Hitting three home runs in a game is something that happens quite frequently in Major League Baseball, 632 times as of today. In the juiced ball era that seemingly has come to a close, it was a weekly occurrence, and it still happens in today's game even without the juiced balls, as Jesse Winker has now done it twice this season. Regardless of the frequency of it, it's still a tremendous feat of power that shouldn't be discounted.
Three home runs in a postseason game is a much rarer feat, happening 11 times. Members of that exclusive club include Babe Ruth (twice), Reggie Jackson and George Brett. Both Jose Altuve and Enrique Hernandez did it in the 2017 postseason and stand as the last two to do it.
One of those players I did not mention is not a player you'd expect to be on this list. Adam Kennedy swatted all of 80 home runs in his career and had multiple home runs in a regular-season game three times, never hitting more than 13 in a season or two in a game.
The 2002 Anaheim Angels can qualify as forgotten World Series winners, so I wouldn't expect you to remember this performance unless you're a fan of the team. This performance happened in a game with a trip to the World Series on the line and was so unexpected that it requires a flashback.
Before we get into the game, we have to set up how the teams got here. The Minnesota Twins rode a surprise upset of the 103-win (and Moneyball team) Oakland Athletics in the ALDS, where, despite closer Eddie Guardado allowing a three-run home run to Mark Ellis in the ninth of Game 5 to make it a one-run game, he held on and staked the Twins to a berth in the ALCS for the first time since 1991.
The Angels were also coming off of an upset of the defending American League Champions in the New York Yankees. An eight-run fifth inning against David Wells started with a home run by Shawn Wooten and ended with an RBI double by Bengie Molina put the game in cruise control as the Halos rode it to a 9-5 Game 4 victory, scoring eight runs or more in all four games.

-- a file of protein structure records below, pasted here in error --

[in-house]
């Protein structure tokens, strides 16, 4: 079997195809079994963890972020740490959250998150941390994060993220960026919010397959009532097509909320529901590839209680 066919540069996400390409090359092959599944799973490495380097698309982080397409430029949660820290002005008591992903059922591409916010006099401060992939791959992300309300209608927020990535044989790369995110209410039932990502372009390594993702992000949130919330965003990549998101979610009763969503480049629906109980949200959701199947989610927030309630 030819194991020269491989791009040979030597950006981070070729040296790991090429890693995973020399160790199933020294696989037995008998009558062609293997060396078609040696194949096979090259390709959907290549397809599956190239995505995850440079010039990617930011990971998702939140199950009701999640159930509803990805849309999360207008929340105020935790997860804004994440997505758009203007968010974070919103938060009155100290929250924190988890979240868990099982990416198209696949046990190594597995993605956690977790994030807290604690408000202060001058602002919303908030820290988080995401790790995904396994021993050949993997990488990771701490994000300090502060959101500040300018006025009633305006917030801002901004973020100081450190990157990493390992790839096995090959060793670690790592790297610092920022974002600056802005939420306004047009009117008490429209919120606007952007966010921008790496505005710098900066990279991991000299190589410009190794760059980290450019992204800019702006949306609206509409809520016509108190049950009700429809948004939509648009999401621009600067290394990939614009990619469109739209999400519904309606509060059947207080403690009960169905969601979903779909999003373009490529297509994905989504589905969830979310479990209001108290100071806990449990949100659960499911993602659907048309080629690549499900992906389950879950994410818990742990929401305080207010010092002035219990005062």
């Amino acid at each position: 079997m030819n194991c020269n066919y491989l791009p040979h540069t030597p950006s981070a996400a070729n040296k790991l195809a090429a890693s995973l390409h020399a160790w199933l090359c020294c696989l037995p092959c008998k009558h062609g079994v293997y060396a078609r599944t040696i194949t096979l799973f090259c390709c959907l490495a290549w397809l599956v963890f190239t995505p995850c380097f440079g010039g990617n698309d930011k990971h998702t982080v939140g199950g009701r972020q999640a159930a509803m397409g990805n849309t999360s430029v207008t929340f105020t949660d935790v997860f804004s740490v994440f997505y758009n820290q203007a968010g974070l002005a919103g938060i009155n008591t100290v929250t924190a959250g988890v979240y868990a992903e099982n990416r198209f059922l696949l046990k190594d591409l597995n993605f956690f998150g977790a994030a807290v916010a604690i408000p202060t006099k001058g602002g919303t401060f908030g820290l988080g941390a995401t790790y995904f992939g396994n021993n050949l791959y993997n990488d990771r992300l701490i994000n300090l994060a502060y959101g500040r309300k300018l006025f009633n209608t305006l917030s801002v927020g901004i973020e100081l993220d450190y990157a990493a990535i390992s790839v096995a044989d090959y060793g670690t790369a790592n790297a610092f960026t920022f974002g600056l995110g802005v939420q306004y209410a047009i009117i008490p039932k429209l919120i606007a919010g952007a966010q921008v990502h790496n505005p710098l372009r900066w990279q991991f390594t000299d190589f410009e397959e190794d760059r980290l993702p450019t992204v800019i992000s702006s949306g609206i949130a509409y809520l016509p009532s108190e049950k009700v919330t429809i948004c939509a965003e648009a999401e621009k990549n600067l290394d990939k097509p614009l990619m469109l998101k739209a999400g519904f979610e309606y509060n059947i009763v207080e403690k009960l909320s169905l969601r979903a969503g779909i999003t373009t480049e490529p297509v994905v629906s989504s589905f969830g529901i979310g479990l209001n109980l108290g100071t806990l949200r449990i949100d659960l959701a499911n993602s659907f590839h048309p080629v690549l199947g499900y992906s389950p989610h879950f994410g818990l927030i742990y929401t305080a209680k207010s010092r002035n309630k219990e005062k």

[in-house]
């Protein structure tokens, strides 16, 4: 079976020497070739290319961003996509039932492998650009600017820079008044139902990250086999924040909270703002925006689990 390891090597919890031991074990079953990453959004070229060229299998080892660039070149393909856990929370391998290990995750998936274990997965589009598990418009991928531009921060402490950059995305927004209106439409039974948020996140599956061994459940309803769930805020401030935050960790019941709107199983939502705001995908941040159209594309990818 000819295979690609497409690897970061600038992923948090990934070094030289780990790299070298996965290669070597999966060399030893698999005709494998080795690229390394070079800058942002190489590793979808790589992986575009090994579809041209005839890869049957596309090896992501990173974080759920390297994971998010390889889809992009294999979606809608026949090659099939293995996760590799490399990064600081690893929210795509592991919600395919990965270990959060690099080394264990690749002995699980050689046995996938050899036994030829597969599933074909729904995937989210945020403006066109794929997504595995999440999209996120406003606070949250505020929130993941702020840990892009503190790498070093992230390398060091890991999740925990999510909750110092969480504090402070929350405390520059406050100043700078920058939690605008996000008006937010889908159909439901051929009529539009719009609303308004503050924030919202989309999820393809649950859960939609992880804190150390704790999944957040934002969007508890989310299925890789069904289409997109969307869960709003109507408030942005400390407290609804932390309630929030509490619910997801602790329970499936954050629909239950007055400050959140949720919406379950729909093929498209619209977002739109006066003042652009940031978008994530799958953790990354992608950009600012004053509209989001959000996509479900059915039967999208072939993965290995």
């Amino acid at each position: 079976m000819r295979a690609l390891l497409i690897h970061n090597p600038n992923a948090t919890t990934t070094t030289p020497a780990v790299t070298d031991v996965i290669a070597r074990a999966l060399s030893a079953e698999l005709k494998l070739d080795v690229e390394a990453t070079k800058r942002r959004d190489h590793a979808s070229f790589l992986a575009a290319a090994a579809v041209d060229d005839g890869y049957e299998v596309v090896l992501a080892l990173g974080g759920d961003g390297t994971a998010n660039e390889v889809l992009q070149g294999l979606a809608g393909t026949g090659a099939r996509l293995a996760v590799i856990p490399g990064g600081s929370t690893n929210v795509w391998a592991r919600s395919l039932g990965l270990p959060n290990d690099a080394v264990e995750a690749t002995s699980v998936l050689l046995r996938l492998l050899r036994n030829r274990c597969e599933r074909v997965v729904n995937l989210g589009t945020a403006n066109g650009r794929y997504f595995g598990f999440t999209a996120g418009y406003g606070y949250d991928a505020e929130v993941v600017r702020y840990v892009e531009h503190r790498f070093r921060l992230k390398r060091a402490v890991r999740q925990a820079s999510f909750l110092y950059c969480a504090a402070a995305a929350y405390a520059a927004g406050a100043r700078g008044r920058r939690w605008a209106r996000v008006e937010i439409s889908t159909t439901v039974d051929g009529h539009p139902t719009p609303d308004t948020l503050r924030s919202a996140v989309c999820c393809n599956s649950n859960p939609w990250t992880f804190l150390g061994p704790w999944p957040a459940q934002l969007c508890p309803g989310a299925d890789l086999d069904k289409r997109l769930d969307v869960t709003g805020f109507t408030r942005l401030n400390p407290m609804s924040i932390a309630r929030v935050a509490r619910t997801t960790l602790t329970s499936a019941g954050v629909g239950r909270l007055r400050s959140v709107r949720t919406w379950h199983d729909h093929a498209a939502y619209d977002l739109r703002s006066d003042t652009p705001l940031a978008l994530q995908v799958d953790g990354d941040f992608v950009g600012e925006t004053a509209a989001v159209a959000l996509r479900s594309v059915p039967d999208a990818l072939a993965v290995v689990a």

This series has not been much fun for Minnesota. Despite winning the first game thanks to a Corey Koskie RBI double in the fifth, they lost three straight, scoring just five runs in those three games as the Angels scored 15. The Twins hadn't hit a single home run in this series after hitting five against Oakland.
However, this game started exactly how the Twins wanted, picking up two runs in the first two innings. A young David Ortiz drove in Koskie with a double and A.J. Pierzynski contributed an RBI single off Kevin Appier. Starter Joe Mays had scattered a few hits but wove around the first eight batters of the game without trouble.
Enter Adam Kennedy. Kennedy batted .267 with 16 home runs through his first three seasons with both the Cardinals and Angels, including a great rookie campaign in 2000 where he hit 11. He exploded in terms of hitting this season, batting .312/.349/.445 with seven home runs and 52 RBI, setting career-highs in all the slash lines and OPS (.795), contributing 3.4 fWAR. He had a .137 ISO, .361 BABIP and a 111 wRC+. Kennedy played sparingly in the Yankees series, getting just eight at-bats but hitting a two-run homer off Mike Mussina in Game 3, the first of his postseason career, and had a three-hit game then to boot. In his career to date, he hit two home runs in a game twice, once in 2000 and once earlier this season. Against the Twins in this series, he had ten at-bats and was left out of the lineup in game three batting .100.
So what did Kennedy do in his first at-bat? Laced a solo home run to lead off the inning and get the scoring started for Anaheim and get the thunder sticks booming at Edison Field. After Scott Spiezio led off the bottom of the fifth with another homer, it was time for Kennedy to step to the plate again. Mays hung a curveball and Kennedy left no doubt about it, depositing it into the right-field stands to give the Angels their first lead.
While the Twins stormed back against the Angels later in the top of the seventh, a tornado was waiting for a youthful Johan Santana in the bottom half. Spiezio and Molina had consecutive singles and paved the way for Adam Kennedy once more. He blasted another hanging breaking ball into right field, sealing a three-home run day and etching his name into the history books. For good measure, as the Angels tacked on ten runs in that inning, Kennedy had a single later on to go 4-4 with 5 RBI as the Angels sailed to a 13-5 win.
It was the first and only three home run game for Kennedy in his career. He had just one more multi-homer game in his career which came in 2009 for Oakland. Hitting just seven home runs in the regular season, he almost halved that in this game. Further adding to the craziness, he did not homer again in the rest of their run to the World Series AND in the ten postseason games he played for the Angels in 2005, batting .258 with three RBI. For his efforts in that game, he won ALCS MVP and continued to rake into the World Series to further his awesome postseason.
With the way people forget that the Angels won the World Series in 2002, it's easy to also forget Kennedy's performance. He got all of his postseason power out in that game and fueled a run to a World Series championship for the Angels, their first and only in franchise history. The game was truly awesome and deserves to get all the spotlight.